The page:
Preparing for the appointment with your doctor

Why is it important to consult a doctor?

If you experience vertigo, it is necessary to consult a doctor to determine its cause. The first and most important step involves managing the condition, so that you can get better. In order to effectively manage the disease, it is crucial to not underestimate vertigo and its causes.

How should I prepare for my appointment.

A. Ask questions relative to your symptoms

When making a diagnosis, a doctor will consider all of the symptoms you have experienced for the last few months. It is important to reflect on your experiences prior to seeing a doctor and to be as accurate as possible when describing the symptoms. The following are examples of questions you should be prepared to answer:1

  • For how long did your vertigo attack last?
  • Describe your vertigo attack.
  • Do you feel dizzy when standing up?
  • Do you feel dizzy when turning over in bed?
  • Besides vertigo, what other symptoms are you experiencing (spinning, hearing loss, headache, etc.)?
  • Do you have pain in or discharge from the ears?
  • Have you been experiencing headaches?
  • Are you more sensitive than usual to light or sound?
  • Have you had double vision?
  • Do you feel weakness in any particular parts of your body (e.g., arms or legs)?

Do not hesitate to talk with the doctor about the impact of vertigo on your emotions. Reflect on the experience and ask yourself whether vertigo has provoked stress, frustration, fear, or debilitation for you.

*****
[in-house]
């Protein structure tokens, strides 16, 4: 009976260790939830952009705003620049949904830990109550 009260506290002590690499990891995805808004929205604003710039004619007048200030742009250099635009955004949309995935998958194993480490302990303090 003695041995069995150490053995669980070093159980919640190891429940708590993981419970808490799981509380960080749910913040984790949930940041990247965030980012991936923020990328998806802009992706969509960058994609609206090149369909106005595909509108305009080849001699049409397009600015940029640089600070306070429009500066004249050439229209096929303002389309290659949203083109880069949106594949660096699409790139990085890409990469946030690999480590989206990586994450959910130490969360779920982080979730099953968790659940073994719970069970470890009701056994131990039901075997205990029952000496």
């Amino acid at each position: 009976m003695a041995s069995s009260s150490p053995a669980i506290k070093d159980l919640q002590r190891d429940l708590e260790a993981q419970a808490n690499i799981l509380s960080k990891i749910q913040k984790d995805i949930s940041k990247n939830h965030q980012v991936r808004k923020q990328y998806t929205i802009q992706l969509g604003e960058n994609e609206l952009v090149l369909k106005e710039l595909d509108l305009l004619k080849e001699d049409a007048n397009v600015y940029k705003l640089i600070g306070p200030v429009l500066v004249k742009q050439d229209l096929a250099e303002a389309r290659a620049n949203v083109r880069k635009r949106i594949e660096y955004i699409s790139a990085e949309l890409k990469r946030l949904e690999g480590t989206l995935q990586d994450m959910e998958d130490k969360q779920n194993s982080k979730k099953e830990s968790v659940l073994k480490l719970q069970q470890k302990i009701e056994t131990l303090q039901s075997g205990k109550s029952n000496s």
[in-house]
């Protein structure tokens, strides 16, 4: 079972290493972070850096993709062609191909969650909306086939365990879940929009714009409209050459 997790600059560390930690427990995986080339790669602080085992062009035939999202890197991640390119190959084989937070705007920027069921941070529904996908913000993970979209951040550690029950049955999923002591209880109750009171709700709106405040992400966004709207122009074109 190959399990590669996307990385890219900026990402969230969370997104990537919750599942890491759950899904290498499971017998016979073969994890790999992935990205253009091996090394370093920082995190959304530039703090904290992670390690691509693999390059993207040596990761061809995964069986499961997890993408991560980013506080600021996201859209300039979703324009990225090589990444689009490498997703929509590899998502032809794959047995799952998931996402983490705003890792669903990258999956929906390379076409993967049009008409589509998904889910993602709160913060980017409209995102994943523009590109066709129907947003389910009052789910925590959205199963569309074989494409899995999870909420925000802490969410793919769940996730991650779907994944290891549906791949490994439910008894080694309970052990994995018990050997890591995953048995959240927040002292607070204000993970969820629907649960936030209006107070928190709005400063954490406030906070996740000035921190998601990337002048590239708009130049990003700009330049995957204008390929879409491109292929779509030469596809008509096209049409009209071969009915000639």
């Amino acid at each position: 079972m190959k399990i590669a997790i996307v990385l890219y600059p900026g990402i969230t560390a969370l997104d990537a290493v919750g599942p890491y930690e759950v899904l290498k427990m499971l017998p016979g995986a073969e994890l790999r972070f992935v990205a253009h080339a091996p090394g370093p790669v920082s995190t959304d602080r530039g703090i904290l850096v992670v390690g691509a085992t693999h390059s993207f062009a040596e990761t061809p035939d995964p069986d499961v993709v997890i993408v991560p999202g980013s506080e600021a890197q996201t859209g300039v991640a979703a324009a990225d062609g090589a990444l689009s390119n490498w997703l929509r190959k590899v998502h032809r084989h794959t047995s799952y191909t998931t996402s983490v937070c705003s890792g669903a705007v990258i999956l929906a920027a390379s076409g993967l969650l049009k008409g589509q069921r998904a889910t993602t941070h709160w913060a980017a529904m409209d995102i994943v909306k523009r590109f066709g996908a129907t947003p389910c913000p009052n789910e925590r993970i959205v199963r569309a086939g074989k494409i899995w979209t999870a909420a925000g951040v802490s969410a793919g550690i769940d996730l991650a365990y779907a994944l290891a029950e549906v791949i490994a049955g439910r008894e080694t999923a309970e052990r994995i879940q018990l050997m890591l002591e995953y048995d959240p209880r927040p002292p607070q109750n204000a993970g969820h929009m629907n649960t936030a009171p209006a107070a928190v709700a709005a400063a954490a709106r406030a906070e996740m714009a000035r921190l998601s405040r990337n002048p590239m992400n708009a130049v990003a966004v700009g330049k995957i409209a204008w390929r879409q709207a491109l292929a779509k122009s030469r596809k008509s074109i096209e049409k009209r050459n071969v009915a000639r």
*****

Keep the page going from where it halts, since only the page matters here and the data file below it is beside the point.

B. Medical history

The doctor may also ask about your medical history, including2:

  • Medicines taken
  • Recent infections
  • Stressful events related to the start of your symptoms
  • Diet
  • History of other health problems (those that are more common in people who have vertigo)

Tip: Before attending the appointment, consider writing down all the information that the doctor might ask for; be as exhaustive as possible.

Which doctor should I visit?

A. General practitioner

An evaluation by a general practitioner (GP) is appropriate for an initial consultation about your vertigo symptoms.

B. Ear, nose, and throat specialist (ENT)

Based on this first diagnostic exam, the GP may ask you to book an appointment with an ENT, as vertigo is often caused by inner ear disturbances. The ENT might perform an eye exam as well as sitting and audio tests for an accurate diagnosis.3

C. Neurologist

In case of severe symptoms, such as inability to stand or difficulty in speaking, a neurologist might be the best healthcare professional to diagnose the cause of your vertigo.

Consulting with a doctor is the first step to address your vertigo. In case of repeated vertigo symptoms, do not hesitate to contact your doctor as soon as possible.

References

  1. Beverly Hospital. Preparing for ENG/VNG Testing. https://webcache.googleusercontent.com/search?q=cache:kQ_gsxr1mQsJ:https://www.beverlyhospital.org/media/614802/
    vng%2520patient%2520instructions.doc+&cd=14&hl=en&ct=clnk&gl=fr. Accessed October 21, 2020.
  2. Vestibular Disorders Association. Dizziness & Balance Medical History Questionnaire. https://vestibular.org/sites/default/files/page_files/VEDA%20Patient
    %20Medical%20History%20Form_long.pdf. Accessed October 21, 2020.
  3. Ménière’s Society. Visiting ENT, Diagnosis and Testing. https://www.menieres.org.uk/information-and-support/visiting-ent-diagnosis-and-testing. Published 2020. Accessed October 21, 2020.
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